In the latest app update for smartphones, Netflix Inc (NASDAQ: NFLX) has enabled a new option that allows users to better control how much data they spend when streaming on cellular networks. It is optional and can be disabled if the user has an unlimited plan.
Netflix announced that with the default setting, users can be able to stream about three hours of TV shows and movies per gigabyte data. This will be about 600 kilobits per second, according to a statement made by the company on Thursday.
The new feature, according to Netflix, balances good video quality with lower data usage aimed to avoid exceeded data charges that network providers can issue. The measure has been tested and resulted as the most viable option to help users with the overcharges.
Users with a more flexible data plan or an unlimited one can adjust the setting in the app to stream at higher bitrates. In addition, the option only affects those using data as the only network, but those who are streaming on Wi-Fi are not affected by the measures taken and the video quality should be as usual.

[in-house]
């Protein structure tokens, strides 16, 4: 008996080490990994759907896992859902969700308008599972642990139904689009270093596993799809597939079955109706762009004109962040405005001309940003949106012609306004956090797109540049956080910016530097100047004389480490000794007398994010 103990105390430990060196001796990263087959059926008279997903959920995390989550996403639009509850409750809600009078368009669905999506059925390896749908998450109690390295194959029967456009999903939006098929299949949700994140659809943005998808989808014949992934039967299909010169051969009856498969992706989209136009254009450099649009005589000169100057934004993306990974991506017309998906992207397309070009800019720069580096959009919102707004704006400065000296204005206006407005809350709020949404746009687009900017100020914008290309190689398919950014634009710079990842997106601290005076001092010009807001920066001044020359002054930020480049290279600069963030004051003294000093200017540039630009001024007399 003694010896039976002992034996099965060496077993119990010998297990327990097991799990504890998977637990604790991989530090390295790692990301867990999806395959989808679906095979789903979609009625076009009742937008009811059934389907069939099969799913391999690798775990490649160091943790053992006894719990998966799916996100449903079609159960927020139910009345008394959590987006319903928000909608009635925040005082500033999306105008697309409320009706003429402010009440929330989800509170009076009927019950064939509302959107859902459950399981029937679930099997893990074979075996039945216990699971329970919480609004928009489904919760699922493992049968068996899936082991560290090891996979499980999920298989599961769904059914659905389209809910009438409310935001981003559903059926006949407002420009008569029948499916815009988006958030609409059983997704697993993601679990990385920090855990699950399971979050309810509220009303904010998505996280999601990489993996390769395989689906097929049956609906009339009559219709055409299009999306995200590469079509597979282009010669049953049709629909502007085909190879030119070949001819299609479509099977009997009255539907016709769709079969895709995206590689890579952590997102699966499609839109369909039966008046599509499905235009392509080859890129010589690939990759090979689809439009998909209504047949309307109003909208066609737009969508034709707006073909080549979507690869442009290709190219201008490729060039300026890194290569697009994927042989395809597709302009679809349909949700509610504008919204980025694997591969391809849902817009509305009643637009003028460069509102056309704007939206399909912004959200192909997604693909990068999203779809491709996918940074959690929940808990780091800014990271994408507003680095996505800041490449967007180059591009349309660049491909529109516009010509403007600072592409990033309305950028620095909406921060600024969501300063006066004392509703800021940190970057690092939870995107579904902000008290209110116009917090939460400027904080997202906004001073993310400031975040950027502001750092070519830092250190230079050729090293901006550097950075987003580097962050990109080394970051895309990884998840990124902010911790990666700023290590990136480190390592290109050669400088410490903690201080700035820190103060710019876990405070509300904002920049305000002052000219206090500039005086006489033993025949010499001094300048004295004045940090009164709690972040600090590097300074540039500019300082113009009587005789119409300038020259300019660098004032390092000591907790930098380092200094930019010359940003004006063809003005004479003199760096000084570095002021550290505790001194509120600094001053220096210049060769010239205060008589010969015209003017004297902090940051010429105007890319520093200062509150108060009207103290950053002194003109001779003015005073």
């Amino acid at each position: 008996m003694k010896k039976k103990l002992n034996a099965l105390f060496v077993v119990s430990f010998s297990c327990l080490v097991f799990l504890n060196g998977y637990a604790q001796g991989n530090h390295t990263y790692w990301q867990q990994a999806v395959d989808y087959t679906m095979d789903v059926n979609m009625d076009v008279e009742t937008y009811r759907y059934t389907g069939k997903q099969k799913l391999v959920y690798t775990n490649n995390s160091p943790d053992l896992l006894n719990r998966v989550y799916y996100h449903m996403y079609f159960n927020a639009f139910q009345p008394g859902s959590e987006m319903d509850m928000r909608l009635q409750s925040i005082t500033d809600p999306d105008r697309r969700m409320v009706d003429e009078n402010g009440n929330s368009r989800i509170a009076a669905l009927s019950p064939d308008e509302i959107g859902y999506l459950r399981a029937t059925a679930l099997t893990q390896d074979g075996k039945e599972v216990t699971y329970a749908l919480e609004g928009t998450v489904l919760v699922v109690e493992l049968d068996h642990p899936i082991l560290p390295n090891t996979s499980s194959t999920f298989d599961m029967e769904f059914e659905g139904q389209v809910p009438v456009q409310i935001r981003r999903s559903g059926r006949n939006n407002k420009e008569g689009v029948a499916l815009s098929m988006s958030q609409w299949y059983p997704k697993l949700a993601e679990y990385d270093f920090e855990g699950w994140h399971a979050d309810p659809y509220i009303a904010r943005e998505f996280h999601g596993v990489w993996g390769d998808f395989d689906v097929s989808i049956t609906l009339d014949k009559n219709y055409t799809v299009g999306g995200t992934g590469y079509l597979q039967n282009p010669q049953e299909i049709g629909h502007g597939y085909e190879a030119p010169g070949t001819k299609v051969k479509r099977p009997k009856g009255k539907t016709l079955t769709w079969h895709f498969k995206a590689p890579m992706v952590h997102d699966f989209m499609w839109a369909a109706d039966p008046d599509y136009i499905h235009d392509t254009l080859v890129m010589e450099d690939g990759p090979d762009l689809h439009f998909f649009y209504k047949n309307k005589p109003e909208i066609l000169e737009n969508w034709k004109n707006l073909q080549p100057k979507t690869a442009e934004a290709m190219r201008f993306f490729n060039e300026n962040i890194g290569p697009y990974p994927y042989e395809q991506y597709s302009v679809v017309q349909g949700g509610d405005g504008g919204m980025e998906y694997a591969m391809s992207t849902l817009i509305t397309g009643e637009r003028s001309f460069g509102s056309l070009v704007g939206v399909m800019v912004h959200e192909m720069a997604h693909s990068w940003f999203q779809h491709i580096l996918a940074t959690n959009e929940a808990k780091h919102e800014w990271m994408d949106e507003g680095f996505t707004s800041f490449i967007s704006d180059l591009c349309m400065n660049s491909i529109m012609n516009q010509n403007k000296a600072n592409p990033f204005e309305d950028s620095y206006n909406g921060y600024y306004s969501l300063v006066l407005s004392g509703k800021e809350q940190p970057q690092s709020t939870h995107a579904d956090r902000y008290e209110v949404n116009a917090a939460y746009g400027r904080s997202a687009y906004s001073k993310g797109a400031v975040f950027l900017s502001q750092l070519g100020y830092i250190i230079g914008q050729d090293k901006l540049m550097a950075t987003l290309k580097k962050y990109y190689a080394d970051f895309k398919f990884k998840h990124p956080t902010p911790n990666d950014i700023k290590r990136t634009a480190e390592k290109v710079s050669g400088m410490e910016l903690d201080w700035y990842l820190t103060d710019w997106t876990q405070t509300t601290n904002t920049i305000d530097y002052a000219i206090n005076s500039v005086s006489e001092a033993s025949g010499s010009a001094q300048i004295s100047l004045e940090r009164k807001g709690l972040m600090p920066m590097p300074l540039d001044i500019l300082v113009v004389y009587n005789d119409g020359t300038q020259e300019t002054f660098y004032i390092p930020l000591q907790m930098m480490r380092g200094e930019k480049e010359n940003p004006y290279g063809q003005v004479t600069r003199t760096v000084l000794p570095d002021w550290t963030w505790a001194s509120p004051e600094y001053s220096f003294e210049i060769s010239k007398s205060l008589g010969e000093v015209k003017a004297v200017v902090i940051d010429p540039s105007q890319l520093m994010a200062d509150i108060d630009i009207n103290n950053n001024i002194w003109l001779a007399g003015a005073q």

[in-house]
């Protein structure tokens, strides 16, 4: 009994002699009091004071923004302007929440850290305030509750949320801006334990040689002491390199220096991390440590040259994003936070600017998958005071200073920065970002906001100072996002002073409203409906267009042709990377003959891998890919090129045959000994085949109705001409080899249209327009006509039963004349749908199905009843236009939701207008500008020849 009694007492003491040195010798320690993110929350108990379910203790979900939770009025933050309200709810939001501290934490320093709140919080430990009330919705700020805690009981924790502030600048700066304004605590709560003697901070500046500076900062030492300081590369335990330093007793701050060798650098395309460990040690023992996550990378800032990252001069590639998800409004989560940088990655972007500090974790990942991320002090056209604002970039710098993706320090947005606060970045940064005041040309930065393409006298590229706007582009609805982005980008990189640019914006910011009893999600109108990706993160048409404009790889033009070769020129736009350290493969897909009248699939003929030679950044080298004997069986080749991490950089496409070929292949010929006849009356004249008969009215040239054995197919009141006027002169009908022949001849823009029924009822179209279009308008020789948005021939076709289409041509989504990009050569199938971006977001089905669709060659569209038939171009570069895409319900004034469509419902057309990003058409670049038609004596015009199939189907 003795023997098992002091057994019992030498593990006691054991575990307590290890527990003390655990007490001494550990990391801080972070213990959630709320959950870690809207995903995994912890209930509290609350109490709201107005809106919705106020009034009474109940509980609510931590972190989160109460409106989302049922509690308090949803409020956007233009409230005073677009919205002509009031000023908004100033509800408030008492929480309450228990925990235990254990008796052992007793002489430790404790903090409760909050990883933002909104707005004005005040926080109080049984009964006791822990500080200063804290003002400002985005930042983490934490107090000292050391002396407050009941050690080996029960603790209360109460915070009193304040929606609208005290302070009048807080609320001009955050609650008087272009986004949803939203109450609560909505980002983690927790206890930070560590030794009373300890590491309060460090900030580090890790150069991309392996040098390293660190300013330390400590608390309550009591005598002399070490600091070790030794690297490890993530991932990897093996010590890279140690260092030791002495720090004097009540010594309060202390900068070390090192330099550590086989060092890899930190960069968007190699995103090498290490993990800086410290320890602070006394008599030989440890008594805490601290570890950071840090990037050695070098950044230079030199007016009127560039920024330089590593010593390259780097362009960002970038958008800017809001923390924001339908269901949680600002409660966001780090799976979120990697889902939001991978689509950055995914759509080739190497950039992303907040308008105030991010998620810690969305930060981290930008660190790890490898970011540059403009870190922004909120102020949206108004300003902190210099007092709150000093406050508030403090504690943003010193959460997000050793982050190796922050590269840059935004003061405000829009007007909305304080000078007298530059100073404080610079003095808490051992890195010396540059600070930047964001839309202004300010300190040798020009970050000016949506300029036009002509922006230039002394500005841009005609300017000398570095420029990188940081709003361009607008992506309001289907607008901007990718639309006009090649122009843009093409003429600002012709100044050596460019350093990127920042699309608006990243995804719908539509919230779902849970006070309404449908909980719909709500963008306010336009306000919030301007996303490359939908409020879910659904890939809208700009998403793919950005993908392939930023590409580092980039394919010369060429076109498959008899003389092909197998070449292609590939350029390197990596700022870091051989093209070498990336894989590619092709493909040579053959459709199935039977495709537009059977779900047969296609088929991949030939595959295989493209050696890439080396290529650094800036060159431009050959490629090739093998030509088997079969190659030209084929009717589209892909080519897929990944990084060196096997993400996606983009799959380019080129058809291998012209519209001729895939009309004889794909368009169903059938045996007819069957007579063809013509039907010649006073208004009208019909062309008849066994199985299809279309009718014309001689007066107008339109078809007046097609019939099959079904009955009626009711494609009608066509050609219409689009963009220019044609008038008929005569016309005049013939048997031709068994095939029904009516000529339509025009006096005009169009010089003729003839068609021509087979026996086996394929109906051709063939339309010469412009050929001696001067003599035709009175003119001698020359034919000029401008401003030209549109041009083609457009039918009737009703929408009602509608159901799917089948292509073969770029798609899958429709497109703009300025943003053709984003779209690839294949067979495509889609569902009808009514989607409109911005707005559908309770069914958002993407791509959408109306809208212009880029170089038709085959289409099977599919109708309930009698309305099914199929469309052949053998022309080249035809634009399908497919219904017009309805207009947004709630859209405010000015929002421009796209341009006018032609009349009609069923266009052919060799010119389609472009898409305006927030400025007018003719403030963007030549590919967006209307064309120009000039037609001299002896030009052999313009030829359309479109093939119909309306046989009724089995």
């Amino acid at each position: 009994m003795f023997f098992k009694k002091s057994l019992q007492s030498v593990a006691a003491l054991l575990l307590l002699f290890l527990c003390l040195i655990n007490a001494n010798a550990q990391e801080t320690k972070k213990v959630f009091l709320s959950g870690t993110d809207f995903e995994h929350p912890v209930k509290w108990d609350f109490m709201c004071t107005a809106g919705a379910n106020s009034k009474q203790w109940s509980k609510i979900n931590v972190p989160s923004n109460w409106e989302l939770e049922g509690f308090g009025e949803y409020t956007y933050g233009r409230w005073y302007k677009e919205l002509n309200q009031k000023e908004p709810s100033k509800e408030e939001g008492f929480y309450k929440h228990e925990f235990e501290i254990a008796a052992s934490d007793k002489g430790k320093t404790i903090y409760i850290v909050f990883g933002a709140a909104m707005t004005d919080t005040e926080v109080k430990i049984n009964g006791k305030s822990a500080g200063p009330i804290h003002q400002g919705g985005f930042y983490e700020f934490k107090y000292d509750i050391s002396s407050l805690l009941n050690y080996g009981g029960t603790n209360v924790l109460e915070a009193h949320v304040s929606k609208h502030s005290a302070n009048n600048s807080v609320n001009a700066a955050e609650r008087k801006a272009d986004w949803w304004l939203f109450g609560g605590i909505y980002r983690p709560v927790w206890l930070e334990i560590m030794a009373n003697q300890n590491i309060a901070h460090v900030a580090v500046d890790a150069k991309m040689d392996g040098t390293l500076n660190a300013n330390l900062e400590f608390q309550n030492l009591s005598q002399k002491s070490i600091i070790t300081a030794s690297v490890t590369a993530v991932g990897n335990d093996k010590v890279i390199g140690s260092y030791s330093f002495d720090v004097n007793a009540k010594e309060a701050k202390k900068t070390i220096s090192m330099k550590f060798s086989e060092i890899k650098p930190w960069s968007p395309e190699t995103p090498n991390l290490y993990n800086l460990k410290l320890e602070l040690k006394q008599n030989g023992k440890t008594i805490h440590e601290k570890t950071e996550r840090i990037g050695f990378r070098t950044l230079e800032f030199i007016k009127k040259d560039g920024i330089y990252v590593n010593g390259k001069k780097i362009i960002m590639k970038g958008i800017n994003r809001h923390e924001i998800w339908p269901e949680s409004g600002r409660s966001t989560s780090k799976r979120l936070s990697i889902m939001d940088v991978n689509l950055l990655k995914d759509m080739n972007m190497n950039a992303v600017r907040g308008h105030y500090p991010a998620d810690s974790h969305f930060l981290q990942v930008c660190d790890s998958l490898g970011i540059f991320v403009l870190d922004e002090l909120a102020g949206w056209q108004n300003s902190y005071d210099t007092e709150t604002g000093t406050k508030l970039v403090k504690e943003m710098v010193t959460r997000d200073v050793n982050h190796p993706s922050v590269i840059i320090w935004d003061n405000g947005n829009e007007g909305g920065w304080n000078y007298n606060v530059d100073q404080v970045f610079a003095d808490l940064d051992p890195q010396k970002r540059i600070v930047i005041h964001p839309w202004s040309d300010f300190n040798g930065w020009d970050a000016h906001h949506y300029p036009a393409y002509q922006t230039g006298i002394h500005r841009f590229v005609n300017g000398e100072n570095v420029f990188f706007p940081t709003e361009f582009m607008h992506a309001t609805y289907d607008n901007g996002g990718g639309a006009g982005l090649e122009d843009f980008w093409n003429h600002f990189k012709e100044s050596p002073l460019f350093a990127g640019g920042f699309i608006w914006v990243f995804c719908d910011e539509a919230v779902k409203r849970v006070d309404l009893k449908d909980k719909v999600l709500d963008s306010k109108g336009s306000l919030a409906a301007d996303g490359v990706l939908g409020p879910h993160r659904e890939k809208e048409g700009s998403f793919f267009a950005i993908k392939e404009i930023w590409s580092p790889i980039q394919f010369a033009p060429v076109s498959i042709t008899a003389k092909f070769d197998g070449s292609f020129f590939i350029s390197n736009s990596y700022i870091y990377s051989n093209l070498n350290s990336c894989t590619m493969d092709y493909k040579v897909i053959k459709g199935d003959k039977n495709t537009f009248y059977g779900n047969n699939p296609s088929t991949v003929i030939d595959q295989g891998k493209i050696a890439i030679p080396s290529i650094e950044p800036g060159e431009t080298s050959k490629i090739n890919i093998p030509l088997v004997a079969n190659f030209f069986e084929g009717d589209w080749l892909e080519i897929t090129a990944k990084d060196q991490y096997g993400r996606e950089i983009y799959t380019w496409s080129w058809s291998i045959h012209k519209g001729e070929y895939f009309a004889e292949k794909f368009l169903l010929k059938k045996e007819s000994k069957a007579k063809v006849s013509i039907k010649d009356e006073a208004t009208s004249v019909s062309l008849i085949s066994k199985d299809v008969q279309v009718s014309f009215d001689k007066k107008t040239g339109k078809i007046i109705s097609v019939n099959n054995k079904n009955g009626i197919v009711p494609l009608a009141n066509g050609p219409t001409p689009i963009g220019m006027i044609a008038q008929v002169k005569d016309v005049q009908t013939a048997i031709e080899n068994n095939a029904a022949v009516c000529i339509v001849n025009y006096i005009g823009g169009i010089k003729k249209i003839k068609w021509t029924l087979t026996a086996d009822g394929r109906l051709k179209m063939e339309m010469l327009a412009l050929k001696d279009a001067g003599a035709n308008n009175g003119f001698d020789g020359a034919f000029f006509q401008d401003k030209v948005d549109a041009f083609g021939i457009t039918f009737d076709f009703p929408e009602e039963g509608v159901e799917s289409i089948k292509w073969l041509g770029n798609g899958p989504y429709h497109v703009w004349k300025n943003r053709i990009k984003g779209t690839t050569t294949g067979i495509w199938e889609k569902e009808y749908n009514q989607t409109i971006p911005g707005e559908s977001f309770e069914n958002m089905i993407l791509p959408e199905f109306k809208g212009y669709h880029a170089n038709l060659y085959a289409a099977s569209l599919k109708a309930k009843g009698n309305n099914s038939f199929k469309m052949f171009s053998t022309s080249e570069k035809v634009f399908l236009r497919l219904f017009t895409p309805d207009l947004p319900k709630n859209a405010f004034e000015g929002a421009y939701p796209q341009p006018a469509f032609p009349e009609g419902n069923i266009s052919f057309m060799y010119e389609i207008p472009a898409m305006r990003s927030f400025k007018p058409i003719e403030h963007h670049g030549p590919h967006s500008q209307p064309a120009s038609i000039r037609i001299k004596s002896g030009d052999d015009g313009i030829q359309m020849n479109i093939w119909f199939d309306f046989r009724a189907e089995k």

“Our goal is to give you more control and greater choice in managing your data usage whether you are on an unlimited mobile plan or one that is more restrictive,” said Eddy Wu, Director of Product Innovation at Netflix, in a press release.
Lowered quality for streams
Netflix was in the spotlight before these new measures for data control after it was reported by The Wall Street Journal that the company was unilaterally lowering the quality of its streams to AT&T and Verizon Communications customers without their knowledge.
Verizon and AT&T have stricter data overage policies than their competitors T-Mobile US Inc., and Sprint Corporation’s networks, who were having the same stream quality as usual.
“Historically those two companies have had more consumer-friendly policies,” Netflix said.
The stricter policies prompted Netflix to protect consumers from exceeding mobile data caps in those particular networks, the 82-million-subscribers-company said after Verizon and AT&T commented on being outraged for its decision.